Letters - Tuesday

May 23, 2006
BUCKS ‘N BRONCS Community pulled together to preserve valued asset I was very pleased to hear the announcement that the Professional Rodeo Cowboys Association (PRCA) Board and the Hall of Fame Board will keep the PRCA headquarters and Hall of Fame here.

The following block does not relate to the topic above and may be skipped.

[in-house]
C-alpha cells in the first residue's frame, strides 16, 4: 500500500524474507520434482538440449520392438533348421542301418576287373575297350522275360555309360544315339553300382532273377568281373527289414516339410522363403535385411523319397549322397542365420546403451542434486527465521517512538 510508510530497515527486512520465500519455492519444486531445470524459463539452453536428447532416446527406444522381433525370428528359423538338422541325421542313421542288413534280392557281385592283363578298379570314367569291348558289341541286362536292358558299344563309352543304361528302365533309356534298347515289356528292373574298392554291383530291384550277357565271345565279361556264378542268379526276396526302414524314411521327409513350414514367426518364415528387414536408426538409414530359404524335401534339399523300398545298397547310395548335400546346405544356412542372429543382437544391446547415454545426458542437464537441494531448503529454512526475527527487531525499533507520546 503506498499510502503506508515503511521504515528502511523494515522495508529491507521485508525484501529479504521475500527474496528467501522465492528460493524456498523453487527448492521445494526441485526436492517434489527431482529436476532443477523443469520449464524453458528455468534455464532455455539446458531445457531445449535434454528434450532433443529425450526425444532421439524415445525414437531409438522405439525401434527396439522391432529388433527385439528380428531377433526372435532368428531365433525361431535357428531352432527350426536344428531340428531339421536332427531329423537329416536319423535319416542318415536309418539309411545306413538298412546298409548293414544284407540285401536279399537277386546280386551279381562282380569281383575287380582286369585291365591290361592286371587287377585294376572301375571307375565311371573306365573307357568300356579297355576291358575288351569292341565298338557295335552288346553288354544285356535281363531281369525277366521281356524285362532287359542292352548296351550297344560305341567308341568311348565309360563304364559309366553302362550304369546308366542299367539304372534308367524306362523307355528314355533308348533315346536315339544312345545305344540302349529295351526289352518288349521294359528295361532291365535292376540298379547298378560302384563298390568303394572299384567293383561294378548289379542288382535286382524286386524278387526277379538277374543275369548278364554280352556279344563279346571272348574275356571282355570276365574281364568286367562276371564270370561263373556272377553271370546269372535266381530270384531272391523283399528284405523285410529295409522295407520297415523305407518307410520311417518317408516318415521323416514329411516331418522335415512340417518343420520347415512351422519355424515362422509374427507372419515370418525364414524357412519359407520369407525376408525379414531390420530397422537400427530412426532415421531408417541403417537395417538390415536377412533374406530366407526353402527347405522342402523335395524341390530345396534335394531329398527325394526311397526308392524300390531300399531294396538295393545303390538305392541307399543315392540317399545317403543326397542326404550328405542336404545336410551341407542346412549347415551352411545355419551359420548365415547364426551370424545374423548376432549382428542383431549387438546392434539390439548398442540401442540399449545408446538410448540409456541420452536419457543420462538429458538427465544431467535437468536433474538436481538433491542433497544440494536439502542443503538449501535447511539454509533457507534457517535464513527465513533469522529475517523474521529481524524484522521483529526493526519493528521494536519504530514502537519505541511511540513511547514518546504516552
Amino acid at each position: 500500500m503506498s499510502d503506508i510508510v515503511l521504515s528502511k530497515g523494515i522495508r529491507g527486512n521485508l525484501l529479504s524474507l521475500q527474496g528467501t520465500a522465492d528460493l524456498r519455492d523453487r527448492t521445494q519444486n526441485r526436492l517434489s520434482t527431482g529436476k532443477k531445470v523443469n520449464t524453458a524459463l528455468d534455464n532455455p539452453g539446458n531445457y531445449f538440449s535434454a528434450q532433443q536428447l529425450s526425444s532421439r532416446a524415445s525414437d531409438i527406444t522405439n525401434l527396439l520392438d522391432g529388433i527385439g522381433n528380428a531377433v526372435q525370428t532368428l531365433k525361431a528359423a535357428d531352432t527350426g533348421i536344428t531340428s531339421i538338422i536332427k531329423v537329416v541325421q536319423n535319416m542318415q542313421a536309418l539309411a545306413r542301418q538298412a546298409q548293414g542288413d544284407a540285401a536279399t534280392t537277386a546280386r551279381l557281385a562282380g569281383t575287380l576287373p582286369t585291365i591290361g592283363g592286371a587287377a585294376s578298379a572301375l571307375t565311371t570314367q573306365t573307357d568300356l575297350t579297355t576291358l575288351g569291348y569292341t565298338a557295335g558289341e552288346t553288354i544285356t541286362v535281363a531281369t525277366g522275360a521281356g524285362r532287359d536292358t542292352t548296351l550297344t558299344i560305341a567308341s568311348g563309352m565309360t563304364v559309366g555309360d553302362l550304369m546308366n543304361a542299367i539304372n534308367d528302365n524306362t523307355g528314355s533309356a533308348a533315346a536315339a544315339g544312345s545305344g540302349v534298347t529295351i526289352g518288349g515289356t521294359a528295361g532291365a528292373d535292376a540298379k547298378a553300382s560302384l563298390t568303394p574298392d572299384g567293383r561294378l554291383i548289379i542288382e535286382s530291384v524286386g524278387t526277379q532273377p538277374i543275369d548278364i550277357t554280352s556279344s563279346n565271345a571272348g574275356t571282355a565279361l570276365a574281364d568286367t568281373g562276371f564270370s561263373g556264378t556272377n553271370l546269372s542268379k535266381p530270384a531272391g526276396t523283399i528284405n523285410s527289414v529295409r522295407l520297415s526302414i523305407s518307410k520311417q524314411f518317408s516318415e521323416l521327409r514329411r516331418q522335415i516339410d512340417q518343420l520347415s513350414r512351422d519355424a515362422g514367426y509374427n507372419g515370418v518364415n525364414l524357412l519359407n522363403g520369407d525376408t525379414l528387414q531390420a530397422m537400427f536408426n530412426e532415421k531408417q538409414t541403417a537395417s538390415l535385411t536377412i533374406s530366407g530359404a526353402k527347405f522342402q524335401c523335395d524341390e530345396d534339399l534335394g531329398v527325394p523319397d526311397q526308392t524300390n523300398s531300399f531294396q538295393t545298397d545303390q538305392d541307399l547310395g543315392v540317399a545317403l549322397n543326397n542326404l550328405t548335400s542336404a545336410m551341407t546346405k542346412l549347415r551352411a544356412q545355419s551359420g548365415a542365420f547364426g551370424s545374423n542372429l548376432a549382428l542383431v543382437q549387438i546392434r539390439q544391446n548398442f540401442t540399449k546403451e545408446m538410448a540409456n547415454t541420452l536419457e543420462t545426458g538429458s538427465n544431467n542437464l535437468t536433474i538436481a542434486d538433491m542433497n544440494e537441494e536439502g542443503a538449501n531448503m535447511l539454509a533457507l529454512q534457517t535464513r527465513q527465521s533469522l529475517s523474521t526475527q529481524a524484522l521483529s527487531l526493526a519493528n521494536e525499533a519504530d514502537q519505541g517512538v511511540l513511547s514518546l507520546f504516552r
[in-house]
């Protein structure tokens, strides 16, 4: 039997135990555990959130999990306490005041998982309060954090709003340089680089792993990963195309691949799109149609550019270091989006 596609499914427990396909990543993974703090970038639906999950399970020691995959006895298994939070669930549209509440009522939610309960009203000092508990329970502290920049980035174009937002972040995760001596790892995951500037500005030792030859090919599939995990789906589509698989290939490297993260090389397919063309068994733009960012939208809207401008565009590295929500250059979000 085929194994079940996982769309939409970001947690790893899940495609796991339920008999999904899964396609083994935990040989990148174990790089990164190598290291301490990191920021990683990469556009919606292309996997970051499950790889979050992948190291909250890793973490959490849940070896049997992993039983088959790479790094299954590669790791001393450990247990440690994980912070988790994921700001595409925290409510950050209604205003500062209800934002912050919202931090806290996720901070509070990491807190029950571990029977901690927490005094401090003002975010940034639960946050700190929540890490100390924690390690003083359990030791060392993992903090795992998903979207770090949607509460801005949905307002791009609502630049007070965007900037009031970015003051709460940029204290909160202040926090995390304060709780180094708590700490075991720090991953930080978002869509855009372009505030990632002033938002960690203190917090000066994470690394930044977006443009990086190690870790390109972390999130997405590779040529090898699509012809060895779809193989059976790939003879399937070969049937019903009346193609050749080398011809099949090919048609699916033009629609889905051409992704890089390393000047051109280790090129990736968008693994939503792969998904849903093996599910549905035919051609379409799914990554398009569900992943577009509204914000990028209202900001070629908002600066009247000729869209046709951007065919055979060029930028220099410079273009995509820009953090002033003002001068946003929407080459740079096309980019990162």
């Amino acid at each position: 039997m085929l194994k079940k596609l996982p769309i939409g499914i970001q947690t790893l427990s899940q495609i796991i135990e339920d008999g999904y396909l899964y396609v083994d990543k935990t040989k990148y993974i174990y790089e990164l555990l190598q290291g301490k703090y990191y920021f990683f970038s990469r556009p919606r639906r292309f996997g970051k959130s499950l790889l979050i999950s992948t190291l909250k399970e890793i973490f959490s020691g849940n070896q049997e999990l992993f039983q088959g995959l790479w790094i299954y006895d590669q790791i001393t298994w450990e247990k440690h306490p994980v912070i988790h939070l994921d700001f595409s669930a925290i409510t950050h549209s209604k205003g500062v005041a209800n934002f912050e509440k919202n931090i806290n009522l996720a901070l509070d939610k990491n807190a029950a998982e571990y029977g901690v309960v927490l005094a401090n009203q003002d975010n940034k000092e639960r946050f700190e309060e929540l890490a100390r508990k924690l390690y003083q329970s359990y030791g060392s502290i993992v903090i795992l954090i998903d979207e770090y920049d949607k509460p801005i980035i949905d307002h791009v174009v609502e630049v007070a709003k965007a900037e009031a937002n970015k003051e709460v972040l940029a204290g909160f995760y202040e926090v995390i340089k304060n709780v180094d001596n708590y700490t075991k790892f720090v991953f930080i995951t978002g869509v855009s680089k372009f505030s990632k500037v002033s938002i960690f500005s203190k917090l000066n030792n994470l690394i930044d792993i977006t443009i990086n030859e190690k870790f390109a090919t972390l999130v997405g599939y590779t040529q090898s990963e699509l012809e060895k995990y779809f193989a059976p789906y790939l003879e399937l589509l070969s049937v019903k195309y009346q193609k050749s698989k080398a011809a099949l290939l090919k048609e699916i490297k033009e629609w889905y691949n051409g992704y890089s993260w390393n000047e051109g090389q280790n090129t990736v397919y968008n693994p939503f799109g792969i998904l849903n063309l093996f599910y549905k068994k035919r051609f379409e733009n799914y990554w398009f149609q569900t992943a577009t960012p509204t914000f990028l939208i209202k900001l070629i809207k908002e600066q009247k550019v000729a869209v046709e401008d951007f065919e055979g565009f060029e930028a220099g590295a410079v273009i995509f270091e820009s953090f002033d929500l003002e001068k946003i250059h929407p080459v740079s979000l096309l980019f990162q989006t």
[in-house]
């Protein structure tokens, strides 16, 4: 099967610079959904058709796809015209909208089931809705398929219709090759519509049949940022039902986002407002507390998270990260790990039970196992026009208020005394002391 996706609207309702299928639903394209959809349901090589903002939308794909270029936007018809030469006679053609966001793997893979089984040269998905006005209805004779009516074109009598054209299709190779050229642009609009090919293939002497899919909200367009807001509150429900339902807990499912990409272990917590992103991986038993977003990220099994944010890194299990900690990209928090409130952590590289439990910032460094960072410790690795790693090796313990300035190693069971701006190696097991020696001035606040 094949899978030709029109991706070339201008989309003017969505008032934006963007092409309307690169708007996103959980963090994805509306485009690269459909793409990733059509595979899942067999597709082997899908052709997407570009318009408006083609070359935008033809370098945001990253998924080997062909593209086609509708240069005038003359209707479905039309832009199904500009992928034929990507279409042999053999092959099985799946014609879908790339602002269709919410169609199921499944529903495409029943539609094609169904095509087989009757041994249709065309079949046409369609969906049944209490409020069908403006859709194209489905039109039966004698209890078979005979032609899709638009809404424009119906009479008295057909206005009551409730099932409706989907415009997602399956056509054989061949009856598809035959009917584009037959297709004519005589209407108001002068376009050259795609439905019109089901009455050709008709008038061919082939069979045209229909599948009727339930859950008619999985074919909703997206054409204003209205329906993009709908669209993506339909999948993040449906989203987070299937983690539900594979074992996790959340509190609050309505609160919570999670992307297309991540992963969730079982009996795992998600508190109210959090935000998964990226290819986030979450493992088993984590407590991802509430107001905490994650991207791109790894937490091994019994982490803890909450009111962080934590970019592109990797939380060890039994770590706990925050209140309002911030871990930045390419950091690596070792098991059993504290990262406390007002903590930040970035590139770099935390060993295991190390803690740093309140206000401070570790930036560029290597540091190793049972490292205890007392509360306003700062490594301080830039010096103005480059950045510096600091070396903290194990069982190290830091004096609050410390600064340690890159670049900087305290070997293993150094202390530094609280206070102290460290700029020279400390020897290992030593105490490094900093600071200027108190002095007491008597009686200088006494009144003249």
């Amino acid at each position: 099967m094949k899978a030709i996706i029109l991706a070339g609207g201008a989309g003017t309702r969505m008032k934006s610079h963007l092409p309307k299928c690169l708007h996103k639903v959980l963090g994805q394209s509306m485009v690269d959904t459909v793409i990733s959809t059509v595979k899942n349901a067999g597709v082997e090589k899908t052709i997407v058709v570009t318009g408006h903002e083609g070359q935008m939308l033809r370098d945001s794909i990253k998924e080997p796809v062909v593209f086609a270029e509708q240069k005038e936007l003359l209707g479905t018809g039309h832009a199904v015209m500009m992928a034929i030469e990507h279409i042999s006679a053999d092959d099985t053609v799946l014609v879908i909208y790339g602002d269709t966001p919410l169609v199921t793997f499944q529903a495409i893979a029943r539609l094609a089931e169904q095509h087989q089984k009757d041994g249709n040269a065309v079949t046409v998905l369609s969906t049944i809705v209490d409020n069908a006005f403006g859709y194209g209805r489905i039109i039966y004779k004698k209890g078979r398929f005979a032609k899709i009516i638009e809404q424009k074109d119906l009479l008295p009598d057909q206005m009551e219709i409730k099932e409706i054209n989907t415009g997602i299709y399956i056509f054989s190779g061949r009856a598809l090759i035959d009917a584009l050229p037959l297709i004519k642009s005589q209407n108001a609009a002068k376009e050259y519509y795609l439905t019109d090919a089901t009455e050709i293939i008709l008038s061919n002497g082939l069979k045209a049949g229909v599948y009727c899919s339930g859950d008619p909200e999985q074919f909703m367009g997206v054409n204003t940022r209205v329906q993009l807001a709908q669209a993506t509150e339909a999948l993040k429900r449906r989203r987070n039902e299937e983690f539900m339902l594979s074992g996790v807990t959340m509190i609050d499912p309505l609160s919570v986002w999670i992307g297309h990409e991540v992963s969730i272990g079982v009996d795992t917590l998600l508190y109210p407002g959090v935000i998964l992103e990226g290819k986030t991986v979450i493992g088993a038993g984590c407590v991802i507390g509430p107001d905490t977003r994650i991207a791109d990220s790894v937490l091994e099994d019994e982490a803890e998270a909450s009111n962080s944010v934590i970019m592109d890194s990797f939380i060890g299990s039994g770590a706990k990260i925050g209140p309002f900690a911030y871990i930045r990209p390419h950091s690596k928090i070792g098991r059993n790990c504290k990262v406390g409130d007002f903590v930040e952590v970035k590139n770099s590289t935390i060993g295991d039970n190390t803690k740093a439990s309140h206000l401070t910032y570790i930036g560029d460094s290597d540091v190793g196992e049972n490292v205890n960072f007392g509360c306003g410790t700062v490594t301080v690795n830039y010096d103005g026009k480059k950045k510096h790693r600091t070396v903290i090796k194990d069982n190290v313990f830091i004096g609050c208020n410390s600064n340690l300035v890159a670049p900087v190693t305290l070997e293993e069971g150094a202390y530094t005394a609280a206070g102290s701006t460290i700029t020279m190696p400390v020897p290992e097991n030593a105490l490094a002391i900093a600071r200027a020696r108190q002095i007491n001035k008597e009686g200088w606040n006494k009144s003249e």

Now is the time to applaud the combined efforts of many community leaders who worked together in demonstrating that Colorado Springs is the best site for the PRCA. I extend my thanks to the Professional Rodeo Cowboys Hall of Fame Board, the Pikes Peak or Bust Rodeo Foundation Board, Clear Channel Colorado Springs, Citadel Broadcasting Company, Kathy Guadagnoli, and all the other organizations and individuals who contributed to the comprehensive offer made to the PRCA Board. I am proud to have been part of these superb efforts. Since 1979, our community has been privileged to serve as host to the PRCA. We recognize and appreciate the PRCA and value its economic contribution as an employer, a tourist destination and as host to numerous rodeorelated events. They are the top sanctioning body for professional rodeo contests in the country and the facilitator of the premier Pro Rodeo Hall of Fame and Museum of the American Cowboy. Both entities share Colorado’s and our community’s proud western heritage and traditions. We are proud that they call our community home and we are delighted they are staying. One of the PRCA incentives, from the entire package of options, included the City issuing Private Activity Bonds (PABs). It is critical to note that PABs do not constitute any debt to the City of Colorado Springs or its citizens. Instead, the City acts as a conduit and the entity receiving the PAB is responsible for repayment of all bond debt. A private lender receives the bond payments and holds the entity accountable. Historically, the City has issued a PAB for Sinton Dairy, The Colorado College, St. Mary’s High School, Goodwill Industries of Colorado Springs and others. Thank you and congratulations, Colorado Springs. Lionel Rivera Mayor THE SKY’S THE LIMIT Gazette somehow missed aviation innovation landmark Just wanted to check to see if anyone else noticed what happened several weeks back at the Colorado Springs airport! In my opinion, history was made with the first flight of a revolutionary new jet airplane that most pilots have been waiting decades to see and fly. It’s the Sport-Jet that was built by Bob Bornhofen. This airplane will literally change the landscape of aircraft available for the general aviation pilot. General aviation has not seen a new design for over 40 years. But now, the marketplace has shifted. Now, instead of cumbersome piston engines and propellers to manage, today’s pilot can, for the same price as a small, twin engine airplane, own an easy-to-fly and efficient jet. So, for less than the price of flying that old Beech or Bonanza, a pilot can fly himself and three passengers in a jet, at twice the altitude and twice the speed. Just as the Wright Brothers were overlooked by the news media back in 1903, until after they changed the course of history at Kill Devil Hills, another opportunity to witness history somehow slipped through the fingers of the press — despite the technical achievements and business impact on the aviation industry and local economy. Ron McElroy Colorado Springs BORDER GUARD Military not too taxed to handle this mission The longer we discuss the illegal immigration problem, the bigger the problem becomes. We have at least 80,000 illegal immigrants crossing our border every month. The border patrol has apprehended over a million immigrants a year. They say two get through for every one caught, which is two million illegal immigrants a year. There are people who say the National Guard is too overtaxed to get involved at the border. But we have 400,000 National Guard, with 23,000 in Iraq, so there are adequate numbers to handle border security for arrest and detention, as they do in Iraq and Afghanistan. In response to Hurricane Katrina, the government sent 20,000 army and 50,000 National Guard — so those who say we do not have the manpower are wrong. To send 6,000 with no ability to arrest and detain is just a joke. This is a National Security problem. We not only need the troops to arrest and detain illegal immigrants, but also drug pushers or terrorists who may come across our borders. This administration keeps talking about National security, but leaves a 2,000 mile border wide open. This is insane. Irwin MacLeod Colorado Springs NOT SO ‘NEAT’ Code enforcement officers enforce arbitrary rules I take strong issue with article on the Code Enforcement officers (“Crime stoppers: code cops keep neighborhoods neat”) in the May 15 Gazette. This process represents the government at its worst — a bunch of arbitrary, unpublicized rules cobbled together by bureaucrats are enforced by anonymous phone calls to the police. The citizen is judged guilty unless he of she can prove themselves innocent; there is no accountability and no recourse. This is more typical of Nazi Germany than the United States. The entire code and enforcement process needs to be scrapped and reconsidered. If a law cannot be uniformly enforced, it should not be a law. The first steps to total government control are to make everything illegal and to reward citizens for spying on their neighbors. And this Code enforcement process places us well along that path. Peter Wood Colorado Springs
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